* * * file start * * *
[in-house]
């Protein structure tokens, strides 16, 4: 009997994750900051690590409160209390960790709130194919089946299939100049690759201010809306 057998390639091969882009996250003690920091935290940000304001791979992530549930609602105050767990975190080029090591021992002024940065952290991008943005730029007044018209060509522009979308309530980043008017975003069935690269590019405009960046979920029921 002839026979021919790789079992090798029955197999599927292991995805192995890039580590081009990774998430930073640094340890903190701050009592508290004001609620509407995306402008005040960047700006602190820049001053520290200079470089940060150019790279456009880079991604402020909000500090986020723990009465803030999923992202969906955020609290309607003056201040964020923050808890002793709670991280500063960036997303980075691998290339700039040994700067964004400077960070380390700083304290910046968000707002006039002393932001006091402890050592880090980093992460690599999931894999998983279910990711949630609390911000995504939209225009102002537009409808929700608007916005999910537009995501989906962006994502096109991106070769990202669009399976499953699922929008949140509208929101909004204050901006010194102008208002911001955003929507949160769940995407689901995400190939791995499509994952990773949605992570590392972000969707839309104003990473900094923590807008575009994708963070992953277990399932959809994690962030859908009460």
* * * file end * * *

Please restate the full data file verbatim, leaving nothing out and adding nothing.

[in-house]
């Protein structure tokens, strides 16, 4: 009997994750900051690590409160209390960790709130194919089946299939100049690759201010809306 057998390639091969882009996250003690920091935290940000304001791979992530549930609602105050767990975190080029090591021992002024940065952290991008943005730029007044018209060509522009979308309530980043008017975003069935690269590019405009960046979920029921 002839026979021919790789079992090798029955197999599927292991995805192995890039580590081009990774998430930073640094340890903190701050009592508290004001609620509407995306402008005040960047700006602190820049001053520290200079470089940060150019790279456009880079991604402020909000500090986020723990009465803030999923992202969906955020609290309607003056201040964020923050808890002793709670991280500063960036997303980075691998290339700039040994700067964004400077960070380390700083304290910046968000707002006039002393932001006091402890050592880090980093992460690599999931894999998983279910990711949630609390911000995504939209225009102002537009409808929700608007916005999910537009995501989906962006994502096109991106070769990202669009399976499953699922929008949140509208929101909004204050901006010194102008208002911001955003929507949160769940995407689901995400190939791995499509994952990773949605992570590392972000969707839309104003990473900094923590807008575009994708963070992953277990399932959809994690962030859908009460």